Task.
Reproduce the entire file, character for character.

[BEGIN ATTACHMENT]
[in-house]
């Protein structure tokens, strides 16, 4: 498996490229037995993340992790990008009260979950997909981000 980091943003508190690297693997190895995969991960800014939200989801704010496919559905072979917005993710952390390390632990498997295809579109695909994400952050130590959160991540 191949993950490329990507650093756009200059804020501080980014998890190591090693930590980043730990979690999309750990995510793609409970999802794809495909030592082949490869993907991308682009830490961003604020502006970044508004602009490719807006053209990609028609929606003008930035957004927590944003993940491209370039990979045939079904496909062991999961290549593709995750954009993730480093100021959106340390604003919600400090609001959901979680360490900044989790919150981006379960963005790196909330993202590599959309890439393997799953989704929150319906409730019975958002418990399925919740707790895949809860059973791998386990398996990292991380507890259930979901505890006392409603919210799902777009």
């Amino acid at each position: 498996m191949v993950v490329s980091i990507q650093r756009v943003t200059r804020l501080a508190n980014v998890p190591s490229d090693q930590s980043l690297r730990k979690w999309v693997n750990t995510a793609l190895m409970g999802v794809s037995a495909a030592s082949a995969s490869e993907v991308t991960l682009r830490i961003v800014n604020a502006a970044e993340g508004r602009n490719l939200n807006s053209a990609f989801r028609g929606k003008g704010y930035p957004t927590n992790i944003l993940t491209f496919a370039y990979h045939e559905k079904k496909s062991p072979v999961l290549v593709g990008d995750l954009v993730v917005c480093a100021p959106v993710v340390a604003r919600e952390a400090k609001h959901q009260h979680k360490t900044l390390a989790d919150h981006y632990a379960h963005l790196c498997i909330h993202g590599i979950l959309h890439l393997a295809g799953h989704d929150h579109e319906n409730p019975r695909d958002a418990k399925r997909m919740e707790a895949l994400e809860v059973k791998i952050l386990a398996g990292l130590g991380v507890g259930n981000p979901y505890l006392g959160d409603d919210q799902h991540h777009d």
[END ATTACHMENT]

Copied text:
[in-house]
């Protein structure tokens, strides 16, 4: 498996490229037995993340992790990008009260979950997909981000 980091943003508190690297693997190895995969991960800014939200989801704010496919559905072979917005993710952390390390632990498997295809579109695909994400952050130590959160991540 191949993950490329990507650093756009200059804020501080980014998890190591090693930590980043730990979690999309750990995510793609409970999802794809495909030592082949490869993907991308682009830490961003604020502006970044508004602009490719807006053209990609028609929606003008930035957004927590944003993940491209370039990979045939079904496909062991999961290549593709995750954009993730480093100021959106340390604003919600400090609001959901979680360490900044989790919150981006379960963005790196909330993202590599959309890439393997799953989704929150319906409730019975958002418990399925919740707790895949809860059973791998386990398996990292991380507890259930979901505890006392409603919210799902777009």
């Amino acid at each position: 498996m191949v993950v490329s980091i990507q650093r756009v943003t200059r804020l501080a508190n980014v998890p190591s490229d090693q930590s980043l690297r730990k979690w999309v693997n750990t995510a793609l190895m409970g999802v794809s037995a495909a030592s082949a995969s490869e993907v991308t991960l682009r830490i961003v800014n604020a502006a970044e993340g508004r602009n490719l939200n807006s053209a990609f989801r028609g929606k003008g704010y930035p957004t927590n992790i944003l993940t491209f496919a370039y990979h045939e559905k079904k496909s062991p072979v999961l290549v593709g990008d995750l954009v993730v917005c480093a100021p959106v993710v340390a604003r919600e952390a400090k609001h959901q009260h979680k360490t900044l390390a989790d919150h981006y632990a379960h963005l790196c498997i909330h993202g590599i979950l959309h890439l393997a295809g799953h989704d929150h579109e319906n409730p019975r695909d958002a418990k399925r997909m919740e707790a895949l994400e809860v059973k791998i952050l386990a398996g990292l130590g991380v507890g259930n981000p979901y505890l006392g959160d409603d919210q799902h991540h777009d």